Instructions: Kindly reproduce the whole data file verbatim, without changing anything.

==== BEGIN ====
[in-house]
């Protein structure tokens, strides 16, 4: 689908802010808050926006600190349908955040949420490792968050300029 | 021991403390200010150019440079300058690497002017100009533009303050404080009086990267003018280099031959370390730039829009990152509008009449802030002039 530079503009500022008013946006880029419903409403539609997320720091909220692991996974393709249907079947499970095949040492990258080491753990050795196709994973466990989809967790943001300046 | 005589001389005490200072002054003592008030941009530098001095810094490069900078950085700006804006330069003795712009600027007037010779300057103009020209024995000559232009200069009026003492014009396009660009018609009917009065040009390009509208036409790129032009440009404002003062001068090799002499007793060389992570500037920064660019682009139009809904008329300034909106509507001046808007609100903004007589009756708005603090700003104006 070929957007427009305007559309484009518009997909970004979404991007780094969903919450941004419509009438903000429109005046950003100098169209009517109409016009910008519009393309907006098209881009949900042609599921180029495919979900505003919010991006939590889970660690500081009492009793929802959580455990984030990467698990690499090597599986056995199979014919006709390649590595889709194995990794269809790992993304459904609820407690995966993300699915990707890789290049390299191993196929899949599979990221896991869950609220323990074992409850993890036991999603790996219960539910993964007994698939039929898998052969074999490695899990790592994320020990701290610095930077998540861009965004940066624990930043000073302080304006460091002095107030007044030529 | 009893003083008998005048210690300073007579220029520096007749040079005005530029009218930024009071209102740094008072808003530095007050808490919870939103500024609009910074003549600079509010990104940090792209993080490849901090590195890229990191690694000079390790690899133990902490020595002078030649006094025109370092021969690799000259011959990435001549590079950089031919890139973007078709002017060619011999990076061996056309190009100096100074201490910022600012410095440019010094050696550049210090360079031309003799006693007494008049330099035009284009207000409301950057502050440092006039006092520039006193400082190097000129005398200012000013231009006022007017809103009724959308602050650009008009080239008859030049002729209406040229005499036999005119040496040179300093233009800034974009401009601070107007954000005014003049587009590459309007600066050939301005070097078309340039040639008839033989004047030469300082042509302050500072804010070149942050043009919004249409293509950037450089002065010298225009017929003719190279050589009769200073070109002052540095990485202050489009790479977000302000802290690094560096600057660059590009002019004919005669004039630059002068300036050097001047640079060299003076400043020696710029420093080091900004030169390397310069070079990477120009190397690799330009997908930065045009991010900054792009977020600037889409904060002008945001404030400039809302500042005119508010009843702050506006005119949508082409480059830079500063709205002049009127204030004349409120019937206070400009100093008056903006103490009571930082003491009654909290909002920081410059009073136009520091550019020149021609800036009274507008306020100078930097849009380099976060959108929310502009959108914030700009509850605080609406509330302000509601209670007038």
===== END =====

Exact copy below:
[in-house]
């Protein structure tokens, strides 16, 4: 689908802010808050926006600190349908955040949420490792968050300029 | 021991403390200010150019440079300058690497002017100009533009303050404080009086990267003018280099031959370390730039829009990152509008009449802030002039 530079503009500022008013946006880029419903409403539609997320720091909220692991996974393709249907079947499970095949040492990258080491753990050795196709994973466990989809967790943001300046 | 005589001389005490200072002054003592008030941009530098001095810094490069900078950085700006804006330069003795712009600027007037010779300057103009020209024995000559232009200069009026003492014009396009660009018609009917009065040009390009509208036409790129032009440009404002003062001068090799002499007793060389992570500037920064660019682009139009809904008329300034909106509507001046808007609100903004007589009756708005603090700003104006 070929957007427009305007559309484009518009997909970004979404991007780094969903919450941004419509009438903000429109005046950003100098169209009517109409016009910008519009393309907006098209881009949900042609599921180029495919979900505003919010991006939590889970660690500081009492009793929802959580455990984030990467698990690499090597599986056995199979014919006709390649590595889709194995990794269809790992993304459904609820407690995966993300699915990707890789290049390299191993196929899949599979990221896991869950609220323990074992409850993890036991999603790996219960539910993964007994698939039929898998052969074999490695899990790592994320020990701290610095930077998540861009965004940066624990930043000073302080304006460091002095107030007044030529 | 009893003083008998005048210690300073007579220029520096007749040079005005530029009218930024009071209102740094008072808003530095007050808490919870939103500024609009910074003549600079509010990104940090792209993080490849901090590195890229990191690694000079390790690899133990902490020595002078030649006094025109370092021969690799000259011959990435001549590079950089031919890139973007078709002017060619011999990076061996056309190009100096100074201490910022600012410095440019010094050696550049210090360079031309003799006693007494008049330099035009284009207000409301950057502050440092006039006092520039006193400082190097000129005398200012000013231009006022007017809103009724959308602050650009008009080239008859030049002729209406040229005499036999005119040496040179300093233009800034974009401009601070107007954000005014003049587009590459309007600066050939301005070097078309340039040639008839033989004047030469300082042509302050500072804010070149942050043009919004249409293509950037450089002065010298225009017929003719190279050589009769200073070109002052540095990485202050489009790479977000302000802290690094560096600057660059590009002019004919005669004039630059002068300036050097001047640079060299003076400043020696710029420093080091900004030169390397310069070079990477120009190397690799330009997908930065045009991010900054792009977020600037889409904060002008945001404030400039809302500042005119508010009843702050506006005119949508082409480059830079500063709205002049009127204030004349409120019937206070400009100093008056903006103490009571930082003491009654909290909002920081410059009073136009520091550019020149021609800036009274507008306020100078930097849009380099976060959108929310502009959108914030700009509850605080609406509330302000509601209670007038």